Show Review: Greensky Bluegrass Dazzles Under Bright Lights in DC’s Anthem

Show Reviews

 

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photos by Ari Strauss

On Friday evening, fans of the unconventional Greensky Bluegrass packed the Anthem in DC’s Wharf on the Potomac River to for the first show of a two-night stand. In January, Greensky released a new studio album, All For Money, to critical acclaim, and launched a national tour to support the album.

Taking the stage at 7:30, 28-year old opener Billy Strings, who, like the members of Greensky, hails from Michigan, performed a dynamite opening set to begin the evening. Greensky went on to perform two full sets of music, more than 20 songs, with ample time dedicated to improvisation. The full night of music stretched to nearly four hours, the house lights coming back on at just before 11:30.

As a fantastic lightshow, perhaps the best I’ve seen, beamed out over the crowd, a spirit of community and good vibes prevailed in the venue. After the fifth song of the first set, “Do It Alone,” the band called out, “You don’t have to do it alone! We can do it together!”

The audience drew heavily from the ranks of the Deadhead and jam band community, many sporting tye-dyed shirts and bushy, Jerry Garciaesque beards. Fans of Greensky likely know the link here, that, before turning to the electric guitar, Garcia played the banjo; there’s a lot of bluegrass and Americana undercurrents in the Grateful Dead. Greensky is a bluegrass band that, by way of using effects on their acoustic instruments, and sometimes even using electric instruments, has a lot of rock undercurrents in its music. Late in the second set, Greensky went into straight-up rock mode, playing Pink Floyd’s “Time” and “Breathe” from Dark Side of the Moon straight through.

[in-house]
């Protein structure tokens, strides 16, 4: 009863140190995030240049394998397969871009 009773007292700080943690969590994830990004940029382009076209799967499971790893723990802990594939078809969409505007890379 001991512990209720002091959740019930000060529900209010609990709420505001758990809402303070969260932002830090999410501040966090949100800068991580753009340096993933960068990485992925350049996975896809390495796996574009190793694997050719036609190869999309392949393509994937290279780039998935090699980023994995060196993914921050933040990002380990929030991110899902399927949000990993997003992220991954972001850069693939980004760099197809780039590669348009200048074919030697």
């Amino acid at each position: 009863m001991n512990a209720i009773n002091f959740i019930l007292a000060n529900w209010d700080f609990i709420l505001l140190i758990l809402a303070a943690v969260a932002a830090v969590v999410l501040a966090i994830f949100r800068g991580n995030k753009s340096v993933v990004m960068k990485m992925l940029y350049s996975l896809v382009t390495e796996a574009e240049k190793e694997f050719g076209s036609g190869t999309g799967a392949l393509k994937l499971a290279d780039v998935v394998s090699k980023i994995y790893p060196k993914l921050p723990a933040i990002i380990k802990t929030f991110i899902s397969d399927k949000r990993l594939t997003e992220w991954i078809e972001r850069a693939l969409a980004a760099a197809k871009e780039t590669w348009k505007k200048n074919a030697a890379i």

While Greensky gets criticized for this deviation from pure acoustic bluegrass, they paid their respects to tradition Friday evening. The band declared, “It ought to be a national holiday, Del McCoury’s birthday,” and played his classic song, “Beauty of My Dreams.” They also acknowledged their roots in progressive bluegrass, playing New Grass Revival’s “Can’t Stop Now.”

The trio of guitarist Dave Bruzza, mandolinist Paul Hoffman, and banjo player Michael Arlen Bont founded Greensky Bluegrass in Michigan in 2004. They released their debut album, Less Than Supper, in 2004, and bassist Mike Devol joined later that year. Winning the band contest at the 2006 Telluride Bluegrass Festival, Greensky secured a main stage act the following year. They also released their second album, after which dobroist Anders Beck joined the band. Playing with major bands and at large festivals, Greensky has grown its following to its current position as one of the largest-drawing bluegrass acts.

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